My questions: #1. When some recitors make Tas-heel of the hamzah in Warsh, they sound like they are pronouncing..

Assalamu 'alaykum

I have only recently come across your website, so let me first express my gratitude to all those who have contributed to it, making it easier for people like me who have little knowledge of Arabic.

My questions:

#1. When some recitors make Tas-heel of the hamzah in Warsh, they sound like they are pronouncing the letter ha. Am I hearing this correctly? If so, does this have a particular name?

#2.  I have a Warsh mushaf (the one printed in Saudi Arabia) with an appendix which mentions something about grand imaalah in connection with the letter ha in Ta-ha. I do not understand it because my Arabic is very basic - could you explain it to me please.

#3. Some of the Warsh and Qaloon mushafs from North West Africa use a small letter sad to indicate the places where one stops. (I am not referring to
the Warsh mushafs printed in Saudi Arabia, which also use the same letter sad but have them in different places to the African ones). Are these stops
supposed to correspond to complete sentences? Can one apply these same stop positions to any other recitations apart from Warsh and Qaloon?
May Allah reward you for your help.


Wa alaikum assalaam wa rahmatullahi wa barakatuh.

Jazakum Allahu khairan. 

1.  When two hamzahs meet in one word, Warsh reads the second hamzah with  , and there is another allowed way in the reading of Warsh of making the second hamzah an long alif when both hamzahs have a fat-hah.

 is making the hamzah in between a hamzah and the medd letter that the vowel on the hamzah is similar to, such as an alif with a fath-hah, a  with a kasrah and a  with a dhammah.  It may sound like there is a similar sound to the letter  and  of the hamzah, but the sounds are not identical.  Since the hamzah and the  share the same articulation point, a changed hamzah may then sound something like a , but not exactly like one.  In fact, when reading  on a hamzah, if the sound is produced to sound exactly like a , it is incorrect .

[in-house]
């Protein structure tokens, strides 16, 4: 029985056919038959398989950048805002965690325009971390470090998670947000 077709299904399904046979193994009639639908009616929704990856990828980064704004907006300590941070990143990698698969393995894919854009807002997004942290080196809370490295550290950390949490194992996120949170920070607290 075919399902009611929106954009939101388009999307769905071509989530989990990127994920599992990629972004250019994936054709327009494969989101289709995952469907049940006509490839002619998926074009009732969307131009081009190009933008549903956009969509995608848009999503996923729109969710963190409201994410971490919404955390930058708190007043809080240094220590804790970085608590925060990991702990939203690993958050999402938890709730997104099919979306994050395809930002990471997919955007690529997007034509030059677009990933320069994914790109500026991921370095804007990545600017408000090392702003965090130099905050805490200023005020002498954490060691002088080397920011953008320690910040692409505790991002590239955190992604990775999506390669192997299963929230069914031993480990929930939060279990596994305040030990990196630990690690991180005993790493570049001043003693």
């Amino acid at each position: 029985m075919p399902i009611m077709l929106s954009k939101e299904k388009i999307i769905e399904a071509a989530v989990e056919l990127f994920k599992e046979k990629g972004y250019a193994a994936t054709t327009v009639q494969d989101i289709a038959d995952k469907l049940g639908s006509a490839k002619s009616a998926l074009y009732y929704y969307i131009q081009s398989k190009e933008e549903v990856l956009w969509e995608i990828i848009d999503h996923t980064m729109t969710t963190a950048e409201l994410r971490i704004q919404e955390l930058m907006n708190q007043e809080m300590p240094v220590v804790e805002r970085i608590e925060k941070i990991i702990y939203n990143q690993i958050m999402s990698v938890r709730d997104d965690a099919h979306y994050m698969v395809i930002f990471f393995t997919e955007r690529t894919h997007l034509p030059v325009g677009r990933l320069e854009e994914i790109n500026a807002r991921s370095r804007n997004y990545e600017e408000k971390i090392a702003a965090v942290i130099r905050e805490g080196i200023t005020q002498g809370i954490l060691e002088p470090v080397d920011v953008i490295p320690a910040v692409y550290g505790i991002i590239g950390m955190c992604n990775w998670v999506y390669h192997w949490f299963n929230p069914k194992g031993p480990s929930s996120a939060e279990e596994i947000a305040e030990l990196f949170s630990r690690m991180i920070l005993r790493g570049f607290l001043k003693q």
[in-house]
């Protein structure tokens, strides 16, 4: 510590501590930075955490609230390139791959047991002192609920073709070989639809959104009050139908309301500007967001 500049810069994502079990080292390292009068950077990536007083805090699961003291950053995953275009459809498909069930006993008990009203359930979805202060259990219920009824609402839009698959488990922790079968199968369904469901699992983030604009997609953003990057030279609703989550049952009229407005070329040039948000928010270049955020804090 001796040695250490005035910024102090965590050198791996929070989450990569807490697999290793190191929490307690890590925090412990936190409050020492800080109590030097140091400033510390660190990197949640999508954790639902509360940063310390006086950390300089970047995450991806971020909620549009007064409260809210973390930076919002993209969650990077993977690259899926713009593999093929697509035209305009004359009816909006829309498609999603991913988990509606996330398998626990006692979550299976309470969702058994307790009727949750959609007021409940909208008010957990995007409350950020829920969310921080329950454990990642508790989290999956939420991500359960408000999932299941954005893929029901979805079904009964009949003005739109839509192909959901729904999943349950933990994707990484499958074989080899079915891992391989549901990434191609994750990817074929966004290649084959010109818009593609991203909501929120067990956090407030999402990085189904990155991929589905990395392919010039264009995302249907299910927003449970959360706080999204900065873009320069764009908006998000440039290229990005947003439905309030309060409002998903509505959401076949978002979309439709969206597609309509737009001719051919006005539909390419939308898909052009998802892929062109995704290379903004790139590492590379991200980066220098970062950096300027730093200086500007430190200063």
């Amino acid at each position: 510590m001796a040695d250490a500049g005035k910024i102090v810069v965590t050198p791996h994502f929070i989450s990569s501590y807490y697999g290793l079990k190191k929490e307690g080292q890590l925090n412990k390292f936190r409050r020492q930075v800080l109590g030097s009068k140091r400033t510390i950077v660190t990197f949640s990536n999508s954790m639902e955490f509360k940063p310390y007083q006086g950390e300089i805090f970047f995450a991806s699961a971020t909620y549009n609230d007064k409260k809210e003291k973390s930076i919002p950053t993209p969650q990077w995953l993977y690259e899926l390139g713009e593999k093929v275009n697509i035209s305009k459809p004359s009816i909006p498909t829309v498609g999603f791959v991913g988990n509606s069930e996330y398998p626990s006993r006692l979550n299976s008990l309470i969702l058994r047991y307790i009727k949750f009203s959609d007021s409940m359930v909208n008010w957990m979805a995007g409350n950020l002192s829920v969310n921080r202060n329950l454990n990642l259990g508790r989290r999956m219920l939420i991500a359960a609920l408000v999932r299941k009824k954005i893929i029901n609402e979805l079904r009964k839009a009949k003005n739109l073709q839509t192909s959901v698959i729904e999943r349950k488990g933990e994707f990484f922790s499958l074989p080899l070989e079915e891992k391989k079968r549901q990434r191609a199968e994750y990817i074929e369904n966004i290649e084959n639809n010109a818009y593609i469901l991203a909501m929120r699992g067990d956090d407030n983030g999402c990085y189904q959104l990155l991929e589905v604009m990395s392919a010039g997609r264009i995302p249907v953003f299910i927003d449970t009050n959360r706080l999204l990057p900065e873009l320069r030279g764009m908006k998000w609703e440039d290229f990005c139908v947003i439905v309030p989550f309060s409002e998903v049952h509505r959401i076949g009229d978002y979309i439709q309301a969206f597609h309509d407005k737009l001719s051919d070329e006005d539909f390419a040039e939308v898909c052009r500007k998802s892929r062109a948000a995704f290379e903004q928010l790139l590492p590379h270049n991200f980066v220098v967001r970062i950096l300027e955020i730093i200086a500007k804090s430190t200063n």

2. Imaalah is divided in to two sub-groups:

A.otherwise known as the lessor imaalah and

B.  or grand imaalah. 

In the alif is changed in sound so it is is 25%  and 75% alif.  This is the type of imaalah prevalently found in the recitation of Warsh on certain letter combinations, such as the words:  with a kasrah,  and, with a  before the alif maqsoora with no different allowed reading on these types of combinations, and words as: with two allowed ways and rules linked to both ways, the first allowed way of reading with a regular alif, the other way with on the alif.

The grand imaalah or has a changed alif in that the alif is read with 50% of the sound a  and 50% with an alif.  The sound then is in between an alif and a.  The only example, Allah knows best in the reading of Warsh by tareeq Ash-Shaatibiyyah  of  is with the separate letter  at the beginning of surah

3.  We do not have a copy of this type of mus-haf, so cannot comment with a specific answer.  The stop marks in all different types of printings of the musaahif have been agreed upon by different groups of scholars and in general are made at the end of a statement that is sound grammatically.  The science of the stop and start in the Qur’an is one that often has differences of opinions as to where and what kind of stop each word is, since each phrase may be looked at from a different aspect amongst the scholars as to the grammatical make up. 
Wa iyyaakum.

Wa assalaam alaikum wa rahmatullahi wa barakatuh.